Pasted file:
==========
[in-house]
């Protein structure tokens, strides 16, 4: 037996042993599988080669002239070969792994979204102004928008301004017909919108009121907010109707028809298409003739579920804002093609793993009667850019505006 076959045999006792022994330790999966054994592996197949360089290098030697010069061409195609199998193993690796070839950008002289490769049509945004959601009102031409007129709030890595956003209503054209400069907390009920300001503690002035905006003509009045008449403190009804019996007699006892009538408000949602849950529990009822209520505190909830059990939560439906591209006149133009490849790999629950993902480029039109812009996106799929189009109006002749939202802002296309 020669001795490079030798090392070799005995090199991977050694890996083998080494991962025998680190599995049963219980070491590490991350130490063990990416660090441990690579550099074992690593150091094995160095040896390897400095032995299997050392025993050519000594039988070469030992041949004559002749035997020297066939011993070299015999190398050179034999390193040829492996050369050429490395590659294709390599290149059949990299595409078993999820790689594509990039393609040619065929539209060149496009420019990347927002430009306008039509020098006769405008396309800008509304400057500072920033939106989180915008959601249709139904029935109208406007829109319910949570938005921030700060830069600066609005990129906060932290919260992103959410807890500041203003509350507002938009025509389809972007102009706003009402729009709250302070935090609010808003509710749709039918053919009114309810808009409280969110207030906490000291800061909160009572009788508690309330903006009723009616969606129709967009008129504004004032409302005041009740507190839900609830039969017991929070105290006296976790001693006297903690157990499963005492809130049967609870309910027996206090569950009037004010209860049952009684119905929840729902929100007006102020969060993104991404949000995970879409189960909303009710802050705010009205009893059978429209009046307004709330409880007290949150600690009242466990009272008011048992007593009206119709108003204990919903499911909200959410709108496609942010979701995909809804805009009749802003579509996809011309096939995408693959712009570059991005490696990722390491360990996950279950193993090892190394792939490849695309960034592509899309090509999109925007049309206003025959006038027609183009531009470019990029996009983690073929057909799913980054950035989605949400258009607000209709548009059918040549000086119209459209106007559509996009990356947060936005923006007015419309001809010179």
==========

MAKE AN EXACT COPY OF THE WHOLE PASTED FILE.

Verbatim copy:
[in-house]
């Protein structure tokens, strides 16, 4: 037996042993599988080669002239070969792994979204102004928008301004017909919108009121907010109707028809298409003739579920804002093609793993009667850019505006 076959045999006792022994330790999966054994592996197949360089290098030697010069061409195609199998193993690796070839950008002289490769049509945004959601009102031409007129709030890595956003209503054209400069907390009920300001503690002035905006003509009045008449403190009804019996007699006892009538408000949602849950529990009822209520505190909830059990939560439906591209006149133009490849790999629950993902480029039109812009996106799929189009109006002749939202802002296309 020669001795490079030798090392070799005995090199991977050694890996083998080494991962025998680190599995049963219980070491590490991350130490063990990416660090441990690579550099074992690593150091094995160095040896390897400095032995299997050392025993050519000594039988070469030992041949004559002749035997020297066939011993070299015999190398050179034999390193040829492996050369050429490395590659294709390599290149059949990299595409078993999820790689594509990039393609040619065929539209060149496009420019990347927002430009306008039509020098006769405008396309800008509304400057500072920033939106989180915008959601249709139904029935109208406007829109319910949570938005921030700060830069600066609005990129906060932290919260992103959410807890500041203003509350507002938009025509389809972007102009706003009402729009709250302070935090609010808003509710749709039918053919009114309810808009409280969110207030906490000291800061909160009572009788508690309330903006009723009616969606129709967009008129504004004032409302005041009740507190839900609830039969017991929070105290006296976790001693006297903690157990499963005492809130049967609870309910027996206090569950009037004010209860049952009684119905929840729902929100007006102020969060993104991404949000995970879409189960909303009710802050705010009205009893059978429209009046307004709330409880007290949150600690009242466990009272008011048992007593009206119709108003204990919903499911909200959410709108496609942010979701995909809804805009009749802003579509996809011309096939995408693959712009570059991005490696990722390491360990996950279950193993090892190394792939490849695309960034592509899309090509999109925007049309206003025959006038027609183009531009470019990029996009983690073929057909799913980054950035989605949400258009607000209709548009059918040549000086119209459209106007559509996009990356947060936005923006007015419309001809010179």